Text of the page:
Following address was given at the 4 May 2003 commemorative ceremonies at Valley Forge, by Major General Daniel Bastien, Defense Attaché from the Embassy of France.
First of all, allow me to say how pleased and honored I am to be with you today, on this French Alliance Day, to commemorate the French-American friendship.
There are several reasons to that :
Today's celebration will give me the opportunity to remind how deep the friendship between our 2 countries, which dates back from that time, really is. Let me add that it should continue to be so, whatever artificial frictions there might currently be at the political level, because we all know that 2 countries that have such strong bonds and such a long and common history cannot be other than friends.
- The first one being that, after having spent a total of 7 and a half years of my life in the USA on 4 different occasions, I love your country and its people, and have always been interested in its history, and especially in the various events leading to its beginning,
- The second reason is that, as a military officer, I admire General George Washington, the President of the oldest democracy on earth, a great man with a very clear vision, who has impelled the admiration of the whole world.
- Thirdly, it is truly an honor for me to speak here, at Valley Forge, the place where the first real, confident and professional American army was born.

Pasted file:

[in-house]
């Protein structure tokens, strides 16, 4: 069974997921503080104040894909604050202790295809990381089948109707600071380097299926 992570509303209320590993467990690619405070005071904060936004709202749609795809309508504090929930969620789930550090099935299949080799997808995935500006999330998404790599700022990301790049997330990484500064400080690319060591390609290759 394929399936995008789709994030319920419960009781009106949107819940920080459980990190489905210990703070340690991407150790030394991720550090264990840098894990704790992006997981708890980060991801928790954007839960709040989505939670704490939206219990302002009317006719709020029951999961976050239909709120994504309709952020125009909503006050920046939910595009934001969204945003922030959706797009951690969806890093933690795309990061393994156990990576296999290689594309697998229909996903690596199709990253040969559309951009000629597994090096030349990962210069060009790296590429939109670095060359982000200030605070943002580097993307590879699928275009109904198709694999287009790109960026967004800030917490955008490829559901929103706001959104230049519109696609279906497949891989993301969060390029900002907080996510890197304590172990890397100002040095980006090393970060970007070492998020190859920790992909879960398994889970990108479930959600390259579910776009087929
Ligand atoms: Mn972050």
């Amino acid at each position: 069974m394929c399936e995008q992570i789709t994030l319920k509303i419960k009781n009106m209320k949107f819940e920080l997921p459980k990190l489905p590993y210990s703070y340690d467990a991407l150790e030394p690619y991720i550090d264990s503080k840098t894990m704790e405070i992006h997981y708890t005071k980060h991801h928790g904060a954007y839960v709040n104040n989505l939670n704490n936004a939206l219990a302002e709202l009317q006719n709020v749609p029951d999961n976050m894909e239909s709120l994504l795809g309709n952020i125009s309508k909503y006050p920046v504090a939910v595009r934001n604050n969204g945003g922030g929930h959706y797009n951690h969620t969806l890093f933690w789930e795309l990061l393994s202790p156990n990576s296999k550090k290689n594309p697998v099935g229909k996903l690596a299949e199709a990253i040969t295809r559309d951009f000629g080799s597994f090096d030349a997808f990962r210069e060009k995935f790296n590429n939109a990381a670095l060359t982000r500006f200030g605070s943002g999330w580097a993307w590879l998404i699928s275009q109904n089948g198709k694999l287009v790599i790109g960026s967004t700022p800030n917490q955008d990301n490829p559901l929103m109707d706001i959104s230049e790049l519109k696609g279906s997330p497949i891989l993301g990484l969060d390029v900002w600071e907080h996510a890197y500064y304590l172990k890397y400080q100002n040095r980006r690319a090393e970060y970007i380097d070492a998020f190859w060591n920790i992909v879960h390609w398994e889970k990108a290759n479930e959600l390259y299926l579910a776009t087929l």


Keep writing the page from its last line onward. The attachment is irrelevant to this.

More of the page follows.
This year, we are celebrating the 225th anniversary of the Alliance Treaty between the United States and France, your oldest ally.
I wish to point out that this Treaty was the first one of its kind to recognize the United States as an independent nation. It was the first treaty ever signed by the newly established United States and another country.
The treaty of the Alliance was significant because it stated that each of our two countries was to provide mutual defensive assistance, and that neither France nor the United States would make peace with the enemy of that time, until the independence of the United States was recognized.
I am not going to elaborate more about this treaty, because, as Philadelphians and as experts of the American Revolution, there is probably not much I could tell you that you don't already know.
But, at a time when some people seem to relish presenting the French American friendship as being in danger, I would like to take a few minutes, to remind everyone - even if we sometimes hear or read the contrary - that our alliance continues to be strong.